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Once upon a time, the fact that I am a crazy dog lady made me stand out among my friends. It was a unique character trait, as in, "Don't mind that Emily is on the floor at the party, she is just talking to the dog."
But in recent years, America as a whole has caught up to my level of fanaticism — and I am here for it. We now live in a world where we consider pets to be not only our dear family members, but also bonafide celebrities. If living in a world populated by "dog-fluencers" who have more followers than you do isn't a sign of the times, I don't know what is.
My fiancé and I adopted a puppy last summer from the SPCA, and since I am newly engaged, I will just say that Zadie is definitely in the top two best things ever to happen to me. So when Bark, makers of the popular toy-filled subscription boxes, invited us to a professional photo shoot to try out their new dental service, Bright, I jumped at the chance.
It was actually fortuitous timing; we had just found out a friend brushes her own dog's teeth EVERY DAY and were flooded with shame. We have never brushed Zadie's teeth. The one time we tried, she acted like the toothbrush was an electric cattle prod and we both ended up covered in scratches. Pretty rich for a creature who regularly sticks her snoot into piles of NYC trash, but I guess the heart wants what the heart wants.
I talked to my vet about my dog's lack of a dental routine, and she made me feel less alone if not better.
"I would say most clients do neglect their dog's dental care," Dr. Karen Cantor of Westside Veterinary Center told me. “We probably have 20% that are good about brushing their dogs' teeth."
That tracks with a study commissioned by Bark that found that more than two-thirds of dog parents have never brushed their dog's teeth.
"If you're doing it at home you do ideally have to do it daily to be effective," Cantor said. "Some people come in annually to get a professional cleaning, which can be enough, but then the dogs have to be anesthetized and nobody wants that."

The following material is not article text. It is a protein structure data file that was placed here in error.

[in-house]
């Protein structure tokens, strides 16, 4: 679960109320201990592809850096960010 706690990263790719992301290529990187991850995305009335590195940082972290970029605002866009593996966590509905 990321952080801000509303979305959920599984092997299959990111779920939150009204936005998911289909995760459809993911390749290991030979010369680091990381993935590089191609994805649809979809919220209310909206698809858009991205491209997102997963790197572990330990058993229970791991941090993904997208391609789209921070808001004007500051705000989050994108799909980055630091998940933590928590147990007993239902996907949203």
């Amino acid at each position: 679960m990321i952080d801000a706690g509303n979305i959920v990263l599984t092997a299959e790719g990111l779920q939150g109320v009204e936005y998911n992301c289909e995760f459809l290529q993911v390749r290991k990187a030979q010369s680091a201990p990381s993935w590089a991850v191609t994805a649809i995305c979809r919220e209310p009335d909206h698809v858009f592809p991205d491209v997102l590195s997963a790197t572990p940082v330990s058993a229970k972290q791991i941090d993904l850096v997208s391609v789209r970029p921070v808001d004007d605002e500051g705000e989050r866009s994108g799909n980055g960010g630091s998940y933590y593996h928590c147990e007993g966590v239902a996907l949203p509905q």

I decided it was more than time to give Zadie's teeth the attention they deserved. At the photo studio, the Bright people squirted some chicken-flavored toothpaste onto a tasty dental stick and told me that the enzymes in her saliva would activate the enzymes in the gel to break down debris on her teeth, no brushing required. Zadie licked off the toothpaste before eating the chew, which they assured me was fine, and then got a major case of the zoomies, which was not that great for our photoshoot prospects.
Luckily, peanut butter exists. There was a lot of peanut butter involved in getting her to stay still for these photos. I would say as a dog model she did ... medium-okay. However, she is killing it at eating her dental chews every day.
If you sign up for a subscription, Bright sends you a dental kit once a month that costs a dollar a day for the toothpaste and dental chews. I know I mentioned that her taste is not exactly discerning, but for what it’s worth, Zadie wolfs them down like a champ.
I asked Cantor if there was any hope for people who were worried that it might be too late to begin a dental routine for their dogs.
"The reason we like to start brushing when they're young is so they get used to it and it becomes a habit. And a lot of times they grow to like the attention," she said. "But there's definitely still hope even if you didn't start right away. We tell people to begin with a toothbrush with nothing on it, or if you're doing chews with toothpaste, let the dog taste the product alone. Any dental care is better than none."
Cantor made a profound impression when she told me how much easier it is to take care of your dog's teeth before the situation becomes a smelly nightmare.
"Prevention is the best thing," she said. And obviously, I want the best for my pup. Did I mention she's the greatest thing that ever happened to me?
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